Slade wakes up in a recovering room and takes on a small-time job just to prove he can still get things done.  The small-timer threatens to blow up both he and Slade if the assassin doesn’t back down, but Slade just picks up the detonator and presses the button himself.  Afterwards, he heads to a small house in Indiana and visits his father, taunting the man about how good of an assassin he’s become over the years and how he’ll always be better than his father—and how he hopes his son will be better than him one day.



High Points


Gratuitous Violence: If you want to see a lot of violence in a comic title, then this is the line for you.  Action, adventure, and carmageddon, all available to you by the not-so-friendly Slade Wilson as he tackles on a reputation of being too old in a game that favors the young.  His answer to everything seems to be to shoot it, stab it, or blow it up, and then shoot it again for good measure. I’s not only helped solve his problems, but created new ones.  Let’s face it, without the excessive violence, this title line wouldn’t be as interesting of a read.



Low Points



Gratuitous Violence: No, it’s not a typo; the one aspect of this series that makes it the most appealing also makes it the most unappealing.  The main focus of the comic is to showcase Deathstroke’s skills as an assassin, a warrior, and a man who can allow himself to be blown up just to kill his target and still walk away, and it certainly does that, but it doesn’t give much else.  Even the attempt to have a father-son-relationship-gone-bad story arc is given an extensive amount of violence attached to it.  I like action as much as the next person, and I do plan on continuing to read this title when I initially wasn’t, but I would like something more than just guns blazing, explosions rocking, and corpses flying through the air.  Surely, there has to be some sort of softer side to the man...right?  After all, if it’s going to be pretty much just violence, then people are going to get through the issues really fast.



Looking Ahead


Legacy: The bereaved parents made a statement that even in their deaths, Legacy would continue to exist as a way to take out Deathstroke.  Well, they’re dead now, and their latest Legacy may have lasted a long while compared to the first two, but he was still taken out (somewhat) in the end.  So, can we look forward to more random purple-and-green guys jumping out of the shadows to yell “boo” at our favorite assassin?  And even so, after a while such a continuation will get stale and annoying, so, hopefully, he’ll be able to nip it in the bud early on.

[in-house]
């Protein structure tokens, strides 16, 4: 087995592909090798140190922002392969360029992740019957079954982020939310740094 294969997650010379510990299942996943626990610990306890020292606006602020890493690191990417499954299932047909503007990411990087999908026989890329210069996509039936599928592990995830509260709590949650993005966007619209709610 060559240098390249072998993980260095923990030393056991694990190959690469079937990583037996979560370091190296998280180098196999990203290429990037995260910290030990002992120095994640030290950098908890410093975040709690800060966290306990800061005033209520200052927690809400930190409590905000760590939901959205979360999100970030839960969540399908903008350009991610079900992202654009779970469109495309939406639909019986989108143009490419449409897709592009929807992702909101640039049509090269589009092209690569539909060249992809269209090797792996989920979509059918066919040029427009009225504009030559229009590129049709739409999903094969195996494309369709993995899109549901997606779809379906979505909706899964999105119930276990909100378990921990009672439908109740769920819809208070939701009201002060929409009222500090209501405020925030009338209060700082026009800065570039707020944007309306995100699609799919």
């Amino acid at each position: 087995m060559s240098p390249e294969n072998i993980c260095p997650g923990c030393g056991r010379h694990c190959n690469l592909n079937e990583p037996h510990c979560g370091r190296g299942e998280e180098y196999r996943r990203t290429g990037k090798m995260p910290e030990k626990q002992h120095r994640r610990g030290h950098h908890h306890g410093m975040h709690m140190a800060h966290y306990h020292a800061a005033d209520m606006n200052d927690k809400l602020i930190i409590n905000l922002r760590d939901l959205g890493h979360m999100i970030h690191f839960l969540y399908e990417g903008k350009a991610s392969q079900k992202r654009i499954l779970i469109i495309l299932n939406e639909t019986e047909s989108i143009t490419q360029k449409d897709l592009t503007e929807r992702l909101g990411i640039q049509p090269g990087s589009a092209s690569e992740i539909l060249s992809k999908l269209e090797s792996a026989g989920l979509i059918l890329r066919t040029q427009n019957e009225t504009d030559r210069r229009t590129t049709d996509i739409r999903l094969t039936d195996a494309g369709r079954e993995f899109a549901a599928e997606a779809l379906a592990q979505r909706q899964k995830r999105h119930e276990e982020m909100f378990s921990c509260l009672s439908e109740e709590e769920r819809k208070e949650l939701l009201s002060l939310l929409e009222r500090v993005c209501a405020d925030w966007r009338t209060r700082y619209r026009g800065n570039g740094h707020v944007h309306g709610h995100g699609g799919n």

Grant: Granted, I don’t know much about Deathstroke other than random bits, but the inclusion of his son (which I didn’t even know existed) as a main antagonist really added to the story.  But, neither Slade nor Grant actually killed the other, so what’s going to happen in the future with that situation?  Is Grant going to pop up again (probably) and is he going to attempt to continue being Legacy?


No Christoph: Without his “agent” doing the front work for the meetings, who exactly is Slade going to rely on for doing the legwork?  It appeared as though the two were in business for a long time, and while Peabody seems to have stepped in to be the “sidekick” in terms of a personal relationship with Slade, there doesn’t seem to be anyone who has filled the gap.  I certainly can’t see Slade doing it himself; he’d end up stabbing the middlemen over their smooth-talking ways.


Age: Throughout the title, Slade has constantly gone to great lengths to prove that he’s not too old for the game, going so far as to instigate an all-out explosive carmageddon in the middle of a metropolitan area just to get some media exposure; however, there are times when he’s shown to have shaky hands, as though he’s losing his touch.  So, just what are the plans for the aging assassin?

 

 

 

Last modified on Thursday, 27 December 2018 17:37